Here is the 2nd part of my Camera Care in Monsoon series. If you haven’t gone through the first part, do check it Here. For this part, we concentrate on Rain. Rain is a time to pack your cameras, right? Well that’s how it was until this year. I’d suggest this year, take your cameras out in the rain.
Yes, you have to be extra cautious about the equipment so in this blog post lets take a look at the precautions that you need to take
Lets start with the Camera Body. Most of the semi pro camera bodies are not water-proof. They claim weather-sealed but not water-proof. So in short, don’t let them get drenched. So how does one click in the rains? Well, there are a lot of camera body covers available in the market that you can procure. Some come along-with a lens cover as well. I have always kept two things in my bag and multiple copies of them normally.
- Transparent Shower Caps (The ones you get when you stay at hotels).
The shower cap attached to the camera body with the rubberband holding it in place if need be, works brilliantly well for me. Its easy to control the camera through the shower cap and it saves the camera from the rain as well. If you want to go for one of the available camera body covers in the market, take a look at the following link (just an example – there are many more available, just google them up)
A simpler one which comes very close to the shower-cap solution is made by OpTech and comes much cheaper
Now, lets move on to the next component that will need protection.
Well, here again with all the movable components its really tough to make a lens which is waterproof but they do hold up well against a few drops of water here and there. That said, the covers for lenses are easier to procure and a lot of them are available in the market. I use the Rain Ban for my 500mm lens as it is designed for the big primes.
If you are looking for covers that are designed for smaller lenses, take a look at Storm Jacket. It has served me well for my 70-200 and 100-400 for quite a few years now. If you are the DIY kinds, feel free to cut up an arm of your rain coat – that makes for functionally decent lens covers as well.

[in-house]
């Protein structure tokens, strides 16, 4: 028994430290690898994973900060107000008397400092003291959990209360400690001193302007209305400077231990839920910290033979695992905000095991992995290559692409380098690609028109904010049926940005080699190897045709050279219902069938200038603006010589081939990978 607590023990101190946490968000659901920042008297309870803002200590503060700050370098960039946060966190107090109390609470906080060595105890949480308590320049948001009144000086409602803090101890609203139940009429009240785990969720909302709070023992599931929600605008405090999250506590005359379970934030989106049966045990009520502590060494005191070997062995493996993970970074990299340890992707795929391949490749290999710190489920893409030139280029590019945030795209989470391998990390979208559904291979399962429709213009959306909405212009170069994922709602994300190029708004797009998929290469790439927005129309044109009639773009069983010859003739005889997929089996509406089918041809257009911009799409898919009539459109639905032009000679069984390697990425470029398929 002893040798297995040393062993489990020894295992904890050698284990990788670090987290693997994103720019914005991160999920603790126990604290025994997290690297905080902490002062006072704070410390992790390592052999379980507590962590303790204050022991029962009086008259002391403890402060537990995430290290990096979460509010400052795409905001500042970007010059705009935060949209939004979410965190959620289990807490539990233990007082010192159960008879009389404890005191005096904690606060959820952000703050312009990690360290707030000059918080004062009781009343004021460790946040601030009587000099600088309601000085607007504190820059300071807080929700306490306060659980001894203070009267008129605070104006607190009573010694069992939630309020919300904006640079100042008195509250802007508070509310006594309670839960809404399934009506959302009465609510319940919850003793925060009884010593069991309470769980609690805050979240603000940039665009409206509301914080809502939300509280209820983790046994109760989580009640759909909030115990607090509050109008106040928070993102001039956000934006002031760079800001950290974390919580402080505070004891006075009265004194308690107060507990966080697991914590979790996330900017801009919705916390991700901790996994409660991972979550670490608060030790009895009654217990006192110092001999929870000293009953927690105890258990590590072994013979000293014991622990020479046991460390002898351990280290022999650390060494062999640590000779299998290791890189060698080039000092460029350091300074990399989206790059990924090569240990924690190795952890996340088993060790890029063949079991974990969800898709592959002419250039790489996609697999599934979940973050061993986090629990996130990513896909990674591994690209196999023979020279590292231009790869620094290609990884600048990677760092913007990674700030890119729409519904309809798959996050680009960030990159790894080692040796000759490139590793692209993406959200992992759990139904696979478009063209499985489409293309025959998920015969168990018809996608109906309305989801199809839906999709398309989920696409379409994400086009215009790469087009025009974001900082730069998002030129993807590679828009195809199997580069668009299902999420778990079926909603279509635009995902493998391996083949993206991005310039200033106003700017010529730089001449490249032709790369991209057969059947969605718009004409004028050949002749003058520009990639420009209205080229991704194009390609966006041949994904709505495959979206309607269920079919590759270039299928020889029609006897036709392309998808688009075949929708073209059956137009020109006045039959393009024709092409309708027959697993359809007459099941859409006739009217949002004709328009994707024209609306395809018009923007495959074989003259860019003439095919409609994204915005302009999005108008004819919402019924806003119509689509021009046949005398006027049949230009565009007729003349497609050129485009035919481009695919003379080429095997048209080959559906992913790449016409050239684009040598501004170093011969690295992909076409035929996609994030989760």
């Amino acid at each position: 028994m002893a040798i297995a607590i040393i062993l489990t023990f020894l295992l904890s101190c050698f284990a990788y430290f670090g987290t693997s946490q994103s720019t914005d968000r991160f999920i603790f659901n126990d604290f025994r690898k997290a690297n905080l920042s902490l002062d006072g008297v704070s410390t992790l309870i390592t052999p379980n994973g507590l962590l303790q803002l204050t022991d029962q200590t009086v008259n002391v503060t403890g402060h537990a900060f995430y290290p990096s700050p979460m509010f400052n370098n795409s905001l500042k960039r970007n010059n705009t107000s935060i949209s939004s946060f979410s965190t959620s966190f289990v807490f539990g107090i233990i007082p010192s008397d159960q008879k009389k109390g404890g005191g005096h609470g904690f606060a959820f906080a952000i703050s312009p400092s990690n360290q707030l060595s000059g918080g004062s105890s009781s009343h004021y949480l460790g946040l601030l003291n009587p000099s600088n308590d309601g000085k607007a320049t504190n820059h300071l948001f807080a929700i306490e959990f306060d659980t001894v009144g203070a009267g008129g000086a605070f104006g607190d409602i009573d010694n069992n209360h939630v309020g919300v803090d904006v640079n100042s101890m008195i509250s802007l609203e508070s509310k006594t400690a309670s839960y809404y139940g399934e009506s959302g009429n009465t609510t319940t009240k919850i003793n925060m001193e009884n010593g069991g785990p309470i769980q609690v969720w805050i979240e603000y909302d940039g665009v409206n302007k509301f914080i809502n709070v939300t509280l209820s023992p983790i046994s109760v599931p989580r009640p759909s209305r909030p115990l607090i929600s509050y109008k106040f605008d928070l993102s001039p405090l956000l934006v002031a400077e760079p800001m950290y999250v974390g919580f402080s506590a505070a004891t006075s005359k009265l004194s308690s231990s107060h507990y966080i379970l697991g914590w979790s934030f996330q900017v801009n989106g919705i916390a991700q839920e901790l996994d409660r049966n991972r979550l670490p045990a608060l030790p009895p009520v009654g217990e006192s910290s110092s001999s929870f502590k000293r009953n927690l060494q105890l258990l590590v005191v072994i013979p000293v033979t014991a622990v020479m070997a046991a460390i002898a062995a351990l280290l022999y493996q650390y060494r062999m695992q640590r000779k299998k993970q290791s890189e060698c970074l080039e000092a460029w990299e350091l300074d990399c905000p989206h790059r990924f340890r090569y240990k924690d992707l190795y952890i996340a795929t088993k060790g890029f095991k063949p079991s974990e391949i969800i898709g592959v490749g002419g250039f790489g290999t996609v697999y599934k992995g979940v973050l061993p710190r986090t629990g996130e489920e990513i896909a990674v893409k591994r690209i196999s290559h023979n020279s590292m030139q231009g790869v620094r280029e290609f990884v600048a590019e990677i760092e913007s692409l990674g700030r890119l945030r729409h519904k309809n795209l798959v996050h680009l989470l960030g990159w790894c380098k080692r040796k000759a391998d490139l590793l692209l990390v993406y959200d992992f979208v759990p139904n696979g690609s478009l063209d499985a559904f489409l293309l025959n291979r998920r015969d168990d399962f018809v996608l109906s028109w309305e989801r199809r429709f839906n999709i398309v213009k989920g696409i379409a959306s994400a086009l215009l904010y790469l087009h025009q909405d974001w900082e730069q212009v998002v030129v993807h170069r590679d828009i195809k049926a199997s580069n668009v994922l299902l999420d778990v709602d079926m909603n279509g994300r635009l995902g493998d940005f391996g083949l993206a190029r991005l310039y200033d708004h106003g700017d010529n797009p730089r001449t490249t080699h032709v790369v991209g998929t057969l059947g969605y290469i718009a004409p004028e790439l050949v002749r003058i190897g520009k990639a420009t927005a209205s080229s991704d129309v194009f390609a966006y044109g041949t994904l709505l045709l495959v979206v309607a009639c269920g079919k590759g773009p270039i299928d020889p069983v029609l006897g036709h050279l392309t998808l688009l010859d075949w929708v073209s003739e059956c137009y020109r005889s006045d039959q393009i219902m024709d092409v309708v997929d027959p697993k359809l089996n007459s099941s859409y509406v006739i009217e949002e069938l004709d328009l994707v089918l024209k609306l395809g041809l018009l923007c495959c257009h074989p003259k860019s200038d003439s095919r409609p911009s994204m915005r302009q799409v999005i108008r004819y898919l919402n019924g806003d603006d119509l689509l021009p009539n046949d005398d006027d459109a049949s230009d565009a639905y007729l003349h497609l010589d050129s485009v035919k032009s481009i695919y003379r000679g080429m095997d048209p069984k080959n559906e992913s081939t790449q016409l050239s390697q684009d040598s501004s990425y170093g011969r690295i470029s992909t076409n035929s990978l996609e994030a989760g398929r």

I also always carry a huge umbrella with me when I go to click landscapes or I know that I will be sitting in one place to shoot. It helps protect the equipment very well in such situations. Incase your camera got really wet, use a hair-dryer on low/medium and ensure that everything is dry. I’ll be very careful it not overheating the rubber areas of the camera.
Some More General Precautions :
- Please always carry a few good quality garbage bags with you. They can save you in case of a torrential downpour.
- During monsoons carry a camera-bag with a good rain-cover. Helps while on foot in the forests.
- Carry a couple of pieces of dry cloth/towels with you while in Safari. Helps to wipe the camera dry after a short shower
We are good with the Camera in Rain Now. Make sure to wipe you equipment dry after the shoot. Do not get lazy on this one under any circumstances. It will bite you hard!!
Click in Rain:
Now that we have a fair idea about protecting the gear, let us now look at how do you shoot to make use of the rain as an added element in your images.
The single most important factor in clicking images with rain is the background. Not that it isn’t important otherwise but if you want to highlight rain, you need to have a clean and darkish background and preferably with the sun in the opposite direction, meaning with the angle of light being from behind the subject. This is the best situation to highlight the rain drops.
Take a look at the following images by my friends Sangameshwar Ghattargi and Ashutosh Shinde .. The Rain just adds so much to these. Thanks guys for clicking and letting me share these.